Once again, police brought violence to a peaceful, joyous gathering, arresting 73 demonstrators after they massed in Liberty Square on the six-month anniversary of the founding of Occupy Wall Street.
People began streaming into the park in the early afternoon, where they caught up with old friends, marking the official beginning to the American Spring. A winding march through Lower Manhattan followed, resulting in the arrest of about a dozen demonstrators. A General Assembly was convened at 7 p.m. before a crowd of 300, then 500 and growing. As the sun went down, hundreds of additional people marched to the park from the nearby Left Forum, including Michael Moore, tipping the crowd well over the 1,000-mark. At 11 p.m., a clique of French bagpipe players dropped by the park after participating in a St. Patrick’s Day parade earlier in the day and began serenading the assembly.
This was apparently too much revelry for the NYPD: within 10 minutes, the bagpipers had been arrested. At this, the crowd grew understandably tense. Police had already been massing on Broadway in preparation for yet another raid – this one clearly illegal, as a court order allowed occupiers back into Liberty Square on November 15, 2011, albeit without tents.
A commander then announced that the park was closed. Demonstrators reminded officers of the November court order that allowed them to stay, but they were threatened with trespassing. The familiar onslaught began: cops flushed people from the park and illegally forced them from public sidewalks nearby.
The activist Cecily McMillan was one of the ejected demonstrators: after being handcuffed and pushed to the ground by cops, who then kicked her and cracked her ribs, she began having a seizure. Luke Rudkowski of We Are Change filmed the police as they surrounded her on the ground while she seized, refusing to remove her zip-tie handcuffs. Eventually two ambulances arrived, and she was taken to a hospital – where police refused her a phone call, according to a friend at her bedside.
By midnight, the park was cleared and the barricades were back up. Civil rights groups had filed a complaint with the city’s buildings department in January, stating that the barricades were a violation of city zoning law because they restricted public access to the space, and Brookfield Properties, the park’s owner, had them taken down. No matter: “trespassers” were arrested and placed on a commandeered city bus, something the MTA reportedly does not like: Tim Pool, the independent videographer, reported during his livestream that the transportation authority threatened to sue the city after buses were commandeered to house the hundreds arrested during the interrupted October 1 Brooklyn Bridge march.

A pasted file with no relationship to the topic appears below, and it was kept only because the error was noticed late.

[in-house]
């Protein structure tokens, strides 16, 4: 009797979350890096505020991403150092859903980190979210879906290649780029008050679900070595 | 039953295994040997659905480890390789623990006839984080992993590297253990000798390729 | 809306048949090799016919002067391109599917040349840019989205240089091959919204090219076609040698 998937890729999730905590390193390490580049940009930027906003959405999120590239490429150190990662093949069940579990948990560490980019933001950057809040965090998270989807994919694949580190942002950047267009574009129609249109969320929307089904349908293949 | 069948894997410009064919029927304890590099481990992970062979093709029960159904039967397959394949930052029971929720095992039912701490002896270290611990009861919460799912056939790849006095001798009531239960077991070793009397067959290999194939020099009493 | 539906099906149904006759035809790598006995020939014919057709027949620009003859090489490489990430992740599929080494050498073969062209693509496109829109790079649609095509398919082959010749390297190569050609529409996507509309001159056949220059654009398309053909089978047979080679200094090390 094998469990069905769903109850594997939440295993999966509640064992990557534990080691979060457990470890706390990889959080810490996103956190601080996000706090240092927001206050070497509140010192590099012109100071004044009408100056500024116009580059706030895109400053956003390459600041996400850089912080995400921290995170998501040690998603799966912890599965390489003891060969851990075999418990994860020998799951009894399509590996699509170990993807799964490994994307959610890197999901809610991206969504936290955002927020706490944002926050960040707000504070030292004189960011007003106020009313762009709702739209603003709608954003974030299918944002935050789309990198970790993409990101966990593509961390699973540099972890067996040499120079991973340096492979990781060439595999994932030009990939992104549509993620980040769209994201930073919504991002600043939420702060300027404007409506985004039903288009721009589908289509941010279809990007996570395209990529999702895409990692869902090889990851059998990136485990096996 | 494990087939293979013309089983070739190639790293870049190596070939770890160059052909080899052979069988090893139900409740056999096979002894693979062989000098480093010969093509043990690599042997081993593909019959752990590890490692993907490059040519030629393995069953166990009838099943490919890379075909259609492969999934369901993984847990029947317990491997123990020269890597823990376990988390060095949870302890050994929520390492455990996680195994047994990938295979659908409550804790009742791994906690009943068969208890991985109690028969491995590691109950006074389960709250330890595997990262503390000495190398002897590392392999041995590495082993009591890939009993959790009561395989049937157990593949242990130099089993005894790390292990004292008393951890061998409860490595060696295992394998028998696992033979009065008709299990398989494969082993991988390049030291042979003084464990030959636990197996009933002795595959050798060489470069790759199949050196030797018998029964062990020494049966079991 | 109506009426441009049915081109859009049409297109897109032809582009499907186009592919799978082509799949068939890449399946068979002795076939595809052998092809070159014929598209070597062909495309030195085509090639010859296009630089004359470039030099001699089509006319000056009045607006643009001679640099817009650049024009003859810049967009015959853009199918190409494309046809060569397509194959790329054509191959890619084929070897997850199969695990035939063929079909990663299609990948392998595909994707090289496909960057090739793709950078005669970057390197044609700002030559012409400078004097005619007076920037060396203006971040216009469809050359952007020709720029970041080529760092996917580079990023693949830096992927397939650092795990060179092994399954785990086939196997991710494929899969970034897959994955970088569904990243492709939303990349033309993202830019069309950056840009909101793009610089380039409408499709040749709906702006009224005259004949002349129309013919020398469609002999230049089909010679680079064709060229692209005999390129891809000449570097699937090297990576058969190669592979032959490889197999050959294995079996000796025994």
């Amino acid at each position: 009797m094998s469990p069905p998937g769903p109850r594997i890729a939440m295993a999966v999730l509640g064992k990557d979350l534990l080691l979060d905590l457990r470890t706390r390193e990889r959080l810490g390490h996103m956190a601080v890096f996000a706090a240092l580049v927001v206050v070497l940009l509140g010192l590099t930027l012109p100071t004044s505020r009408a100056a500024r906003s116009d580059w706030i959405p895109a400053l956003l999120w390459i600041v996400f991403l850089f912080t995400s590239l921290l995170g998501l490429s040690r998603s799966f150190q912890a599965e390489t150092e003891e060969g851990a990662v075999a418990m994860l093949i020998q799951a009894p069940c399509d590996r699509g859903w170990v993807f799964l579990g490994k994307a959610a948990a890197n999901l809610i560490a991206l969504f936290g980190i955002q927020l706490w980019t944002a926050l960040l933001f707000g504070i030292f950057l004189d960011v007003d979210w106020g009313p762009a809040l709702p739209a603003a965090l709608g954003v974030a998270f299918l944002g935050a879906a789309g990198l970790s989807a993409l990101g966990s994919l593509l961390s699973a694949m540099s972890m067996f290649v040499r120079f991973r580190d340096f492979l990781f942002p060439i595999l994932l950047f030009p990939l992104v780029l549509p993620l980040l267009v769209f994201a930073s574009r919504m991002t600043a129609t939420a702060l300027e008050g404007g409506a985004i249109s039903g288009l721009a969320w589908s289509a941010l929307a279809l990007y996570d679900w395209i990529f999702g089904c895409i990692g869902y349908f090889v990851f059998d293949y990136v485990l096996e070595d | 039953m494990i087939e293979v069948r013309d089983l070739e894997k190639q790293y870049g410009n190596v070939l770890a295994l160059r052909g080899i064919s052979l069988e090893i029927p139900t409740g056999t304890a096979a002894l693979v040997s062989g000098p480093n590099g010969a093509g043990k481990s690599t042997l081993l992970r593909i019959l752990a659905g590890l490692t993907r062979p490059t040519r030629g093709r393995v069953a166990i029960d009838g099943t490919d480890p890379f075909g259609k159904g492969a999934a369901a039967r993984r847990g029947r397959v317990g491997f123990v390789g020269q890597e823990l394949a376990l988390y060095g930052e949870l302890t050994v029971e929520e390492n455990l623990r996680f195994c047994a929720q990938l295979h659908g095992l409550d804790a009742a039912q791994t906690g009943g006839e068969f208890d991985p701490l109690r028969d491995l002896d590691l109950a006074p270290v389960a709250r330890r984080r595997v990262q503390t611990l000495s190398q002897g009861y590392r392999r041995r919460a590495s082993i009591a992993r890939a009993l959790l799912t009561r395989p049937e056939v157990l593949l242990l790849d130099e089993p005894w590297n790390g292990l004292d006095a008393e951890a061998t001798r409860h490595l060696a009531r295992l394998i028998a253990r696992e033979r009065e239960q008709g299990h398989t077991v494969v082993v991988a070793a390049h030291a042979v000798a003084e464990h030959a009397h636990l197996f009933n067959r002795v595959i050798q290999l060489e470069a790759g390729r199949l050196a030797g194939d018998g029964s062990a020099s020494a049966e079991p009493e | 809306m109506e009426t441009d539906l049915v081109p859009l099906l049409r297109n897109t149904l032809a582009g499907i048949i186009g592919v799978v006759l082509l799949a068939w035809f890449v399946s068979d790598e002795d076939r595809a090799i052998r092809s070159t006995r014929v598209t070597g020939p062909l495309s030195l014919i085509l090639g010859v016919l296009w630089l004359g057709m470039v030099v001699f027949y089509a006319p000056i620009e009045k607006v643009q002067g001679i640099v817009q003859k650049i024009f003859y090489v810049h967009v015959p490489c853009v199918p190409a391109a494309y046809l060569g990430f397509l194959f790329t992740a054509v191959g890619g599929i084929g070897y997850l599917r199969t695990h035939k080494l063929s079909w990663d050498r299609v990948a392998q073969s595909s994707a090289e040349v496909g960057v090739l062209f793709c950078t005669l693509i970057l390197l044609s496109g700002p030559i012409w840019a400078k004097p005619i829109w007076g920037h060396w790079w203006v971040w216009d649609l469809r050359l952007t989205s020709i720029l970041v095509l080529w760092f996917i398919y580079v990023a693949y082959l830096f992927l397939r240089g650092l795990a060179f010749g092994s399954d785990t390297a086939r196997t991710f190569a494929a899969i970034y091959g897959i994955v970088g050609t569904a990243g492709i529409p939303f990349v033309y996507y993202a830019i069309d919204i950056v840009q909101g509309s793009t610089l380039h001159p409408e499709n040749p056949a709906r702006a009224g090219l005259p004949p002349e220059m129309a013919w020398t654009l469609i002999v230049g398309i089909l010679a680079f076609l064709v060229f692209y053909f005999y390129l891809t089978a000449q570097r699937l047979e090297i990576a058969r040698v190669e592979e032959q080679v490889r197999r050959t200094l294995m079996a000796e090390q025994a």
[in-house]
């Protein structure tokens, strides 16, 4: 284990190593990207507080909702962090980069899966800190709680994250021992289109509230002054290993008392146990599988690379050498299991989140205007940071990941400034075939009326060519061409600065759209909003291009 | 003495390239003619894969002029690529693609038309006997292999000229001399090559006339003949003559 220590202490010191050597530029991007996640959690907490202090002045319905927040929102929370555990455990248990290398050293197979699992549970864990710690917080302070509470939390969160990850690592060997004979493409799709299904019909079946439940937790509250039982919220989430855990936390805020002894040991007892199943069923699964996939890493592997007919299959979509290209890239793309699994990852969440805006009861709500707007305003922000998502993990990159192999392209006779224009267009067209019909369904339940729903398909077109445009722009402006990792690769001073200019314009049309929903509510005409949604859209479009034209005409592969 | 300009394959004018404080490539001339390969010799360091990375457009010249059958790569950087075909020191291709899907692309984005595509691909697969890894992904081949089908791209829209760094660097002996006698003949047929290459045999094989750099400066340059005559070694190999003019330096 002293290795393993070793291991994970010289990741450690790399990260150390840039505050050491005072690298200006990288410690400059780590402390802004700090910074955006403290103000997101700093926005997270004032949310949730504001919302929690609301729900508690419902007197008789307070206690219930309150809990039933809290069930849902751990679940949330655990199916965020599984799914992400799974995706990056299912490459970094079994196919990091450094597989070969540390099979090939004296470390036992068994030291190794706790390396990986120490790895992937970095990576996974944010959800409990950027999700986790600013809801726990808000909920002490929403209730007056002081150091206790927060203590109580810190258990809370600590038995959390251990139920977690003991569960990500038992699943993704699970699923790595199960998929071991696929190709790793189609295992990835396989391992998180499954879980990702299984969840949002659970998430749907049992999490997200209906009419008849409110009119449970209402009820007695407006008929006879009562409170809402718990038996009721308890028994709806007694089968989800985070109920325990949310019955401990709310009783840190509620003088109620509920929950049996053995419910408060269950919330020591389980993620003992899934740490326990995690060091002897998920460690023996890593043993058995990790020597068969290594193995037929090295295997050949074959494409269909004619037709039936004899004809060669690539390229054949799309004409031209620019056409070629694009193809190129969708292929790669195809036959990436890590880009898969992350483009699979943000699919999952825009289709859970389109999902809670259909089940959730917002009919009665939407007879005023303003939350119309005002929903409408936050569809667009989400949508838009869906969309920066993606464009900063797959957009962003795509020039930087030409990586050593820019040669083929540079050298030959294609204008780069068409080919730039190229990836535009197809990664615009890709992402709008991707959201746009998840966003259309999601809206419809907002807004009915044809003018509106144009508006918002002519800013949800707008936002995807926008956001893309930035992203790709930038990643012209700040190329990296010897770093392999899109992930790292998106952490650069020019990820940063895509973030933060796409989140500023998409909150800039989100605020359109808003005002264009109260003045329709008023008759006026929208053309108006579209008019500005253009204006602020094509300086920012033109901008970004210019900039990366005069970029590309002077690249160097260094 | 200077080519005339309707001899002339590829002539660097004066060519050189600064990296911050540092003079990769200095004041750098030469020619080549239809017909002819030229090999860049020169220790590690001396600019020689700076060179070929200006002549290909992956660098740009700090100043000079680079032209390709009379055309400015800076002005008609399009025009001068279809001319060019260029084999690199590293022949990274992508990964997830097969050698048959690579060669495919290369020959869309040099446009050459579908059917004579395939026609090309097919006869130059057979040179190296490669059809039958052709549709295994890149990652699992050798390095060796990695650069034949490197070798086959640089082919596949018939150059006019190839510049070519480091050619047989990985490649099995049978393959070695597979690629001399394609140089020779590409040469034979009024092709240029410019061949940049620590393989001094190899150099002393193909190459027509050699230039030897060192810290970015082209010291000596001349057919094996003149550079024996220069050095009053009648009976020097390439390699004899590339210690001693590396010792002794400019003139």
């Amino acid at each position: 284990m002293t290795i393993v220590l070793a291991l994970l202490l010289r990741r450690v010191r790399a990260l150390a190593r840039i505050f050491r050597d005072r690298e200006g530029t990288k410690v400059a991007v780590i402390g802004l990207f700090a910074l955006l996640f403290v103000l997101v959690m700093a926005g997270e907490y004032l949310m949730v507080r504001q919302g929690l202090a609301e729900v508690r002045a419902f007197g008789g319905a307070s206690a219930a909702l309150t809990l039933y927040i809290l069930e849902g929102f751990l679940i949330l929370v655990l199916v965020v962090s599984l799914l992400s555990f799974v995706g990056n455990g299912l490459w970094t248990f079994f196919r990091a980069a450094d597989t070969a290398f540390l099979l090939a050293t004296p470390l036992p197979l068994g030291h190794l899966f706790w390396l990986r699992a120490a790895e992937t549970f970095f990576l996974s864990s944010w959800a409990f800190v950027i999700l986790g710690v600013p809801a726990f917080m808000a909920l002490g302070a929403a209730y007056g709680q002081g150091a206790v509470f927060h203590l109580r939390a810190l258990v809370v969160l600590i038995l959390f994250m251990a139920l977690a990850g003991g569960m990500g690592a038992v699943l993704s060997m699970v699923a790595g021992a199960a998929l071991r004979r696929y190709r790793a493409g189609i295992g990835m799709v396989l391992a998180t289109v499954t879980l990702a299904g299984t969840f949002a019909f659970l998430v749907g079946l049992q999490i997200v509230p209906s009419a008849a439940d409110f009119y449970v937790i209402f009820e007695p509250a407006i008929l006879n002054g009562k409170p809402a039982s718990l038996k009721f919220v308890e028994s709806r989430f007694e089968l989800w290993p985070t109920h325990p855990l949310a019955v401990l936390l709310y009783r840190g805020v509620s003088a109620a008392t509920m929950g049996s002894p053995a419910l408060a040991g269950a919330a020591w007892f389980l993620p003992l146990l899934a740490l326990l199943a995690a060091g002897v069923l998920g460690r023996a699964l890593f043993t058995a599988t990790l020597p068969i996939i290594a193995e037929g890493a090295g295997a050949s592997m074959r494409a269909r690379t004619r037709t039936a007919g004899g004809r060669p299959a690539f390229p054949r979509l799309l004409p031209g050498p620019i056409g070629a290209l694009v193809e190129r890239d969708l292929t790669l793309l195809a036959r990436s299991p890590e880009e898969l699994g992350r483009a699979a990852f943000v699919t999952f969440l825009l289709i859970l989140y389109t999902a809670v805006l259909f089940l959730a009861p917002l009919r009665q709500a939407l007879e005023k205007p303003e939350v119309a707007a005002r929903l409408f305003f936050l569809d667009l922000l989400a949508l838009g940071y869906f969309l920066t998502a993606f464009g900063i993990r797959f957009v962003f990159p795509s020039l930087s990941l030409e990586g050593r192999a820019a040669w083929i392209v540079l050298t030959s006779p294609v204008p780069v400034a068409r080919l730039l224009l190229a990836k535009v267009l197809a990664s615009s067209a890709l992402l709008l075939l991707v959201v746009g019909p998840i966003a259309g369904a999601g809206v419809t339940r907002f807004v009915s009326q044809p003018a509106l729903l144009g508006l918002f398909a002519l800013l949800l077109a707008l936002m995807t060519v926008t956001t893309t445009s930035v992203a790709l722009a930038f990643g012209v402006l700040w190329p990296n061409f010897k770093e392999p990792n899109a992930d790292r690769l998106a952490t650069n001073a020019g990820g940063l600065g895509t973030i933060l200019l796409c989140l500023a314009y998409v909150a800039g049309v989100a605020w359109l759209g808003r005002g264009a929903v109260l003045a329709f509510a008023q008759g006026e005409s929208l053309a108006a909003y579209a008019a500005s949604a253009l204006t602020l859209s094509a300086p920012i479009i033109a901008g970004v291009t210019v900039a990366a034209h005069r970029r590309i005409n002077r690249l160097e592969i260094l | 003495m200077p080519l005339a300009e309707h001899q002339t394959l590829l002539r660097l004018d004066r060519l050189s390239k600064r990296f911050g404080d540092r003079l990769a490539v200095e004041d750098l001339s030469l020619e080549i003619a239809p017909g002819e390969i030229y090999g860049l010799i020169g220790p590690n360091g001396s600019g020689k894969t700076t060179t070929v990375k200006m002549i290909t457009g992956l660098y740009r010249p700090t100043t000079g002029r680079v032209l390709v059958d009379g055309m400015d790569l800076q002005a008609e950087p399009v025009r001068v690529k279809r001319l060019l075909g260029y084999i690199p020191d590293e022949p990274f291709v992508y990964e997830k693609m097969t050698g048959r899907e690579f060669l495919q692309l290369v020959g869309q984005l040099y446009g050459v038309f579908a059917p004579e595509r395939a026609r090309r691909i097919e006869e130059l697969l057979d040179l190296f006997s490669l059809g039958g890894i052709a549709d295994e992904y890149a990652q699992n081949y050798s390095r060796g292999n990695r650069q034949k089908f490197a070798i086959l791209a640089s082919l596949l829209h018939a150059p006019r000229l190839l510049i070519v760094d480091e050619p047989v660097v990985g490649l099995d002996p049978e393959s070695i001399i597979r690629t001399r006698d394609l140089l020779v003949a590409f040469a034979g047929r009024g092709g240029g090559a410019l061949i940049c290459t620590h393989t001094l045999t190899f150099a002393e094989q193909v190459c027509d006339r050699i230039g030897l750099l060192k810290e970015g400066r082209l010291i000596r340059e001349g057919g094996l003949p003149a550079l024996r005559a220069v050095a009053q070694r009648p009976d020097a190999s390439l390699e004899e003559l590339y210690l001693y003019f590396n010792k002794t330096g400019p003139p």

A march then began in earnest, setting the stage for more police intimidation and violence. On Crosby Street, an OWS medic named Jose was detained by multiple officers, who smashed his semi-bald head into a fortified glass window, cracking it. (3:46) When a fellow demonstrator asked why such brutality was necessary, an officer replied, “No reason.” Friends later said Jose was not the type to provoke police.
Stanley Rogouski, a photographer who has captured the Occupy Movement since its infancy, said the violence was not coming from young, relatively inexperienced cadets, but rather the NYPD’s top brass:
“It was absolutely not the cadets who were stirring up the trouble. Thinking so couldn’t be more wrong. It was the white shirts (senior officers almost all in their 40s) who were ratcheting up the tension again and again and again. The blueshirts and younger cops were standing around looking confused. This wasn’t only a police riot, it was a riot of the top brass. I’ve never seen so many middle aged white guys picking fights with college age kids in my life.”
Rogouski pointed to the presence of Chief Joseph Esposito, the highest-ranking uniformed member of the NYPD. Edward Winski, the commanding officer of the 1st precinct who replaced the famous pepper-spraying cop Anthony Bologna, “was acting like a 12-year-old playground bully the entire day,” Rogouski reported. Winski later followed Rogouski through Liberty Square after he photographed a man holding a funny sign who had been standing in front of NYPD brass, taunting the activist about his arrest last December.
“Yeah, you’re laughing now, but you were crying when you got arrested,” Winski shouted at Rogouski.
“This was about fortyish white guys, senior NYPD officers ratcheting up the tension in a very calibrated, very well thought out manner,” Rogouski repeated for emphasis.
Meg Robertson has Storified last night’s reports of police brutality.
Various outlets reported the night as it happened: Daily Kos, The New York Times, The Village Voice. But no news report was as sobering as the summation offered by Alexander Wickline, a veteran who’d participated in the six-month anniversary celebration before police turned it violent:
@WicklineAlex: I served in war to protect American liberty. Hearing a woman was nearly killed tonight by police for protesting makes my stomach turn.
A candlelight vigil has been called for 8 p.m. in Union Square Park in solidarity with those arrested and brutalized.
Here are some photos from the six-month anniversary celebration of Occupy Wall Street and its violent aftermath courtesy of the New York Police Department.